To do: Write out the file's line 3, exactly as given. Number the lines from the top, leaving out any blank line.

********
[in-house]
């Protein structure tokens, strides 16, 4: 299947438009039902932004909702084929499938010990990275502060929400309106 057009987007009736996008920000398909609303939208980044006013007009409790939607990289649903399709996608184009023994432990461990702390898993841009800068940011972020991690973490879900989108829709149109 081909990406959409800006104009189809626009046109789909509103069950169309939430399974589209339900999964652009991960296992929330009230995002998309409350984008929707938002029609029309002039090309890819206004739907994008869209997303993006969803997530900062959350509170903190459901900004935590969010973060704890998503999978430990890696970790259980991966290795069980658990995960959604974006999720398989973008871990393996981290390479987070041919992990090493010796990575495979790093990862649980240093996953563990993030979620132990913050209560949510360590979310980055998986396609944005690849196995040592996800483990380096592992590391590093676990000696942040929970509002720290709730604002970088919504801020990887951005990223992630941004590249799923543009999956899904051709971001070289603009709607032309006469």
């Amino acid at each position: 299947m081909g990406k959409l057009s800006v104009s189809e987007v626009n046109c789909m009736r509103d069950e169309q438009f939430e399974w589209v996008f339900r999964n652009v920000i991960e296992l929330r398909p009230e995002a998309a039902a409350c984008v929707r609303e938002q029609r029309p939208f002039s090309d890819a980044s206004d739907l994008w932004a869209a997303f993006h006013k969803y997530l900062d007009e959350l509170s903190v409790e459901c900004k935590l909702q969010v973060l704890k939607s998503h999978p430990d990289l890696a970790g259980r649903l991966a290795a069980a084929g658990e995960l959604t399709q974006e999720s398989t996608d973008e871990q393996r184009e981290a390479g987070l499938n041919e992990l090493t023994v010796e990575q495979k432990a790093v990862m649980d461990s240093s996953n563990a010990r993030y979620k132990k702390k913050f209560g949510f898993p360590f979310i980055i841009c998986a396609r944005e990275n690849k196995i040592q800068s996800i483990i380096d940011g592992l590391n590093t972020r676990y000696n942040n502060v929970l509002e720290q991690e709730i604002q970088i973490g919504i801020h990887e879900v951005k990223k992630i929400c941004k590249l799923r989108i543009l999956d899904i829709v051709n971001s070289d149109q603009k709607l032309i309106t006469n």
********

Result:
């Amino acid at each position: 299947m081909g990406k959409l057009s800006v104009s189809e987007v626009n046109c789909m009736r509103d069950e169309q438009f939430e399974w589209v996008f339900r999964n652009v920000i991960e296992l929330r398909p009230e995002a998309a039902a409350c984008v929707r609303e938002q029609r029309p939208f002039s090309d890819a980044s206004d739907l994008w932004a869209a997303f993006h006013k969803y997530l900062d007009e959350l509170s903190v409790e459901c900004k935590l909702q969010v973060l704890k939607s998503h999978p430990d990289l890696a970790g259980r649903l991966a290795a069980a084929g658990e995960l959604t399709q974006e999720s398989t996608d973008e871990q393996r184009e981290a390479g987070l499938n041919e992990l090493t023994v010796e990575q495979k432990a790093v990862m649980d461990s240093s996953n563990a010990r993030y979620k132990k702390k913050f209560g949510f898993p360590f979310i980055i841009c998986a396609r944005e990275n690849k196995i040592q800068s996800i483990i380096d940011g592992l590391n590093t972020r676990y000696n942040n502060v929970l509002e720290q991690e709730i604002q970088i973490g919504i801020h990887e879900v951005k990223k992630i929400c941004k590249l799923r989108i543009l999956d899904i829709v051709n971001s070289d149109q603009k709607l032309i309106t006469n």